● AL-??: Democratic state Rep. Juandalynn Givan tells The Messanger's Sophie Tatum she's considering running for the House and already has put together "a team … that is poised, ready to go," but she says she won't decide until a final map is in place. The GOP-dominated legislature last month passed boundaries intended to defy a federal court order that the state create two districts where Black voters could elect their preferred candidates, and plaintiffs quickly asked a three-judge panel to draw up their own lines.
Givan, who represents part of the Birmingham area, appears to be the first notable Democrat to publicly express interest in running for a new seat, and she acknowledges she'd almost certainly have to get through a crowded primary. "I think you would expect four, six, eight, ten you know, candidates to file for that even if nobody has taken the plunge to this point," she told Tatum.
● NY-01: Former state Sen. Jim Gaughran on Monday became the first notable Democrat to launch a bid against freshman GOP Rep. Nick LaLota, whose Long Island constituency supported Joe Biden by a narrow 49.5-49.3 in 2020.
But the 1st District, which includes the eastern and northern portions of Suffolk County, swung hard to the right two years later, and LaLota's 56-44 victory over County Legislator Bridget Fleming makes him one of the 18 House Republicans to hold a Biden district: That win, according to numbers from Bloomberg's Greg Giroux, came at a time when Republican Lee Zeldin, who represented the last version of the 1st District, defeated Democratic Gov. Kathy Hochul here by a similar 57-43. There's a chance, however, that the state's court-imposed congressional map could change as the result of a pending lawsuit.
Gaughran himself is a longtime Suffolk County politico who got his start in 1983 when the 26-year-old became the youngest-ever member of the Huntington Town Board, as well as its lone Democrat. Gaughran won a promotion to the County Legislature four years later, but his attempts to advance further in elected office would stall for decades. Gaughran badly lost his high-profile 1992 campaign to unseat state Senate Majority Leader Ralph Marino, and his bid to become Huntington Town Supervisor the following year likewise ended in defeat. (The Republican who beat him, Frank Petrone, would switch parties in 2002 and ultimately retired in 2017.)
Gaughran eventually returned to public life in 2008 when the County Legislature appointed him to become a member of the Suffolk County Water Authority, and he'd become its chair in 2010. Gaughran, though, wasn't done trying to regain elected office: Two years after losing the 2014 race for county comptroller to Republican John Kennedy, he narrowly failed to unseat state Sen. Carl Marcellino 51-49. But Gaughran reached the state Senate at last by winning his 2018 rematch against Marcellino 55-45, a victory that came the same cycle that Democrats were finally winning a stable majority in the chamber, and he defended his new seat 50-49 in 2020.
The state senator got some unwelcome news in the spring of 2022, however, when New York's highest court ordered that the state's congressional and Senate maps be redrawn, a task that was carried out by an outside expert hired by a lower court. The senator opted to retire after being placed in the same constituency as GOP colleague Mario Mattera, saying, "The electoral realities of my home district as drawn by the special master cannot be ignored."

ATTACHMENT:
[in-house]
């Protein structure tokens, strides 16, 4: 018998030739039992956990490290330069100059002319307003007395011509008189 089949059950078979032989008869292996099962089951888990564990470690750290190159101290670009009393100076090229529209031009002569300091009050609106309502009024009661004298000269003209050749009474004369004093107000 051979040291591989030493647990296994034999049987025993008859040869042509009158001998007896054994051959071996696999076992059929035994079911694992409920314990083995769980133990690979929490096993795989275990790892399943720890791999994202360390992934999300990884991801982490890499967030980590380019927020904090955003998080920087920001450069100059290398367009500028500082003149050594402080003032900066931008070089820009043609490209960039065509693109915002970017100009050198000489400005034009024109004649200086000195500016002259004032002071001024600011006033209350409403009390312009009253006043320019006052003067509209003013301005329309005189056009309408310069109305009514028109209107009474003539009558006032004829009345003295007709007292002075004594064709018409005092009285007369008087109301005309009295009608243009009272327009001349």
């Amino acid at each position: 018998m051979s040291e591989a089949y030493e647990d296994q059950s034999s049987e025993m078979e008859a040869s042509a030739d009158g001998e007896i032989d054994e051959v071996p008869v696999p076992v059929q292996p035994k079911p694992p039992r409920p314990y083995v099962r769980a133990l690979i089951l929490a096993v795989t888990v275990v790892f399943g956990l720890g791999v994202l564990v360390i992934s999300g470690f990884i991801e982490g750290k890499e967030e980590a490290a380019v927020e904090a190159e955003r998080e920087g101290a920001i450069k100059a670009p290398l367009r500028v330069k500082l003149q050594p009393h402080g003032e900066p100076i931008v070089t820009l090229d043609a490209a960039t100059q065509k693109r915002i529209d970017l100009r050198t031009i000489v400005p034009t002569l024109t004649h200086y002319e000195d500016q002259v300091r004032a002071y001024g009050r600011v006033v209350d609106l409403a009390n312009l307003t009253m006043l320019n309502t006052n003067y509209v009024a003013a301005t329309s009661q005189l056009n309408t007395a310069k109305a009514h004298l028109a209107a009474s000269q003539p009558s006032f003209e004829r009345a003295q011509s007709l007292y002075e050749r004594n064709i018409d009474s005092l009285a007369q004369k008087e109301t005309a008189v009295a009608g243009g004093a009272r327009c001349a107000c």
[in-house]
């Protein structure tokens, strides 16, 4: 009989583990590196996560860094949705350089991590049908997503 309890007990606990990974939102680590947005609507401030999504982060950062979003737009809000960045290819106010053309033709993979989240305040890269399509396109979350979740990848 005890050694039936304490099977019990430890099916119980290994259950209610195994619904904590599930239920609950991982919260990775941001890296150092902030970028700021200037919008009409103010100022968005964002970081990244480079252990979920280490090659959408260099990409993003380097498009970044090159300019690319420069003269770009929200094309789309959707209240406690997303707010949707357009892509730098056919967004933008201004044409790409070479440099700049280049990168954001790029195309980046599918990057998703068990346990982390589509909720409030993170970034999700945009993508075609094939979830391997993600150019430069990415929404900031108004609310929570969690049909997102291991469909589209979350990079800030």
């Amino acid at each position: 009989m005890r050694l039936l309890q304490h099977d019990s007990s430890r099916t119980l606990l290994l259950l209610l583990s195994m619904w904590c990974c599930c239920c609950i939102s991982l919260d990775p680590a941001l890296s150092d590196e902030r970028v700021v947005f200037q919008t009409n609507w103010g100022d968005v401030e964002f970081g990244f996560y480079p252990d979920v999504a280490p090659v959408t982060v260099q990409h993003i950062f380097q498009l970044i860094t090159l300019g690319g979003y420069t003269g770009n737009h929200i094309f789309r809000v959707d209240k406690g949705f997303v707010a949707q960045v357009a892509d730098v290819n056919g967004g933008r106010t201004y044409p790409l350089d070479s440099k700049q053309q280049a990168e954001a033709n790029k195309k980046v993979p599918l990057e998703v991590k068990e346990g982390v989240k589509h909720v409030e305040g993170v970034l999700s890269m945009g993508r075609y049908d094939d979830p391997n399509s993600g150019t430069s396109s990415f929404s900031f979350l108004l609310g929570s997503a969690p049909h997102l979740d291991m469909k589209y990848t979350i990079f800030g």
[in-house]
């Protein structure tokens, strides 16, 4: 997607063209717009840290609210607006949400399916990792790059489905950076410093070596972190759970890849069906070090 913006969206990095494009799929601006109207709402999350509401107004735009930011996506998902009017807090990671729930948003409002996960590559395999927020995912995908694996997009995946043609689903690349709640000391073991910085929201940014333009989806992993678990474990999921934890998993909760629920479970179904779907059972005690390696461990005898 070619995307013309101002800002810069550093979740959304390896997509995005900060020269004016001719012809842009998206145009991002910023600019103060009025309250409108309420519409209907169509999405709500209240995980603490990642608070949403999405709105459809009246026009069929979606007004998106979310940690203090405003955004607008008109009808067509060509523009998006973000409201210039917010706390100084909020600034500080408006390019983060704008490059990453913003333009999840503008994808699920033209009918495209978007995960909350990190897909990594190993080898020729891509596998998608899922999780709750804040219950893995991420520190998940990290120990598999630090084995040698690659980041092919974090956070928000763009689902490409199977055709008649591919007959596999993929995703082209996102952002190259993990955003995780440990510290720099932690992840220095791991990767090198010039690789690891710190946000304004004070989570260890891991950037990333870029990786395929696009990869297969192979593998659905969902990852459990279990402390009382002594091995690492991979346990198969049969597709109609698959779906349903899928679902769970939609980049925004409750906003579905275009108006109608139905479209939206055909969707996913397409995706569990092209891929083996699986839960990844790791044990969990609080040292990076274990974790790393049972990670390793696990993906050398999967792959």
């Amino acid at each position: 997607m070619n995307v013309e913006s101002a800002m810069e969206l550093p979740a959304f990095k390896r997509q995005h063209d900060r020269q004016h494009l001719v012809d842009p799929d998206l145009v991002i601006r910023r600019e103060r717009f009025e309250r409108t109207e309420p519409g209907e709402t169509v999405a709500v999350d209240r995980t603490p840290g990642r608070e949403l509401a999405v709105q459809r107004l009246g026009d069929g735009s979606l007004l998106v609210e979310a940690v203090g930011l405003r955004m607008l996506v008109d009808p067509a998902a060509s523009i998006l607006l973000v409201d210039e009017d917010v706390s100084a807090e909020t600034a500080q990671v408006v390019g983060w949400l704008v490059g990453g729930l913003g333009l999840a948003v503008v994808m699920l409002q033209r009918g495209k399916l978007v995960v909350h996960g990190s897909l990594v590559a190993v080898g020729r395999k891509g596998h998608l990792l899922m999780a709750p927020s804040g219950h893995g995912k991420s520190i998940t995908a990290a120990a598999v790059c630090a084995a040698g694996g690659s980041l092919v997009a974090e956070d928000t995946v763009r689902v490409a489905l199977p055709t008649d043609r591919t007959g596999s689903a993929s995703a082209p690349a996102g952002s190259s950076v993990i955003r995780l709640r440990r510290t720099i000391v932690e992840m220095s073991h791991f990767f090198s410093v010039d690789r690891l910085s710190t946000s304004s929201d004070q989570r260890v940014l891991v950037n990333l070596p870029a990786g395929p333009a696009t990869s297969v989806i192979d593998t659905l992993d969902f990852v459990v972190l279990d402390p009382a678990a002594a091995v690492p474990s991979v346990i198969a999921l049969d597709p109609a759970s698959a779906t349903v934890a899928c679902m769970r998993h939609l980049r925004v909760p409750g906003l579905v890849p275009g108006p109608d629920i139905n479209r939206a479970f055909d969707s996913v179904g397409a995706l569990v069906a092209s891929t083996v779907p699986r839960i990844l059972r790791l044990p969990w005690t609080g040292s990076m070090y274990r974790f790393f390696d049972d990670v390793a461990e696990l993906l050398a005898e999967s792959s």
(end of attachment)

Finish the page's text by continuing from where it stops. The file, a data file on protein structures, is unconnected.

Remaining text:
Gaughran reentered the political arena this week when he launched his bid to unseat LaLota, and he immediately made it clear he'd make abortion rights a centerpiece of his campaign. He also kicked off his campaign with support from Suffolk County's powerful longtime party chair, Rich Schaffer, which may help him deter some would-be primary foes from running here.
● OR-06: A consultant for 2022 GOP nominee Mike Erickson told the Capital Chronicle on Monday that Erickson plans to announce another run within the next month for this 55-42 Biden district in the Salem area and southwestern Portland suburbs. Erickson lost 50-48 to Democrat Andrea Salinas last year for this newly created district, and shortly after the election he sued over his defeat.
Erickson's lawsuit claimed Salinas' negative ads over his 2016 arrest and conviction for driving under the influence violated a state law that "prohibits knowingly making false statements about a candidate, political committee or ballot measure." The Capitol Chronicle's recent story says he's still seeking $800,000 in damages and is pushing for a trial, though no date has been set yet.
● RI-01: Rhode Island's Board of Elections voted Tuesday to review all of the signatures that Lt. Gov. Sabina Matos turned in to qualify for the Sept. 5 special Democratic primary, though it's unclear what this probe could actually do this close to Election Day. Federal law requires that absentee ballots be mailed to military and overseas voters at least 45 days before a federal election, so ballots with the lieutenant governor's name have already gone out.
The state attorney general's office is investigating allegations that Matos' team submitted fraudulent petitions, but election authorities previously verified that she'd turned in about 230 more than the required 500 needed to qualify. The seven-member BoE said two weeks ago that it wouldn't review her signatures only to shift course this week, with one board member arguing that some voters were losing "faith in the process." Matos' team responded to the vote, "We too want to understand what transpired with our nomination papers and we look forward to hearing the results of this review."
● AZ Ballot: Arizona for Abortion Access, a coalition that includes the ACLU, NARAL, and Planned Parenthood, has launched a ballot initiative effort for November 2024 that would enshrine abortion rights in the state constitution. The proposed amendment would guarantee abortion access up until fetal viability, or roughly 22 to 24 weeks, after which the procedure would be allowed to protect a patient's physical or mental health.
Arizona Republicans enacted a ban on abortions after 15 weeks of pregnancy with almost no exceptions after the U.S. Supreme Court overturned Roe v. Wade last year, which remains in effect. Abortion opponents are also currently appealing to the state Supreme Court, which is dominated by conservatives, asking it to allow a law from 1864 banning almost all abortions to take effect after a state appellate court blocked its enforcement last year.
Abortion rights supporters will have until July 3, 2024 to gather roughly 384,000 voter signatures to make the ballot. That gives them almost a full year to collect signatures, a considerable advantage over a similar failed attempt last year. That effort only began after the leak of the Supreme Court's Dobbs ruling in May of 2022, meaning supporters had just weeks to gather signatures before a similar July deadline.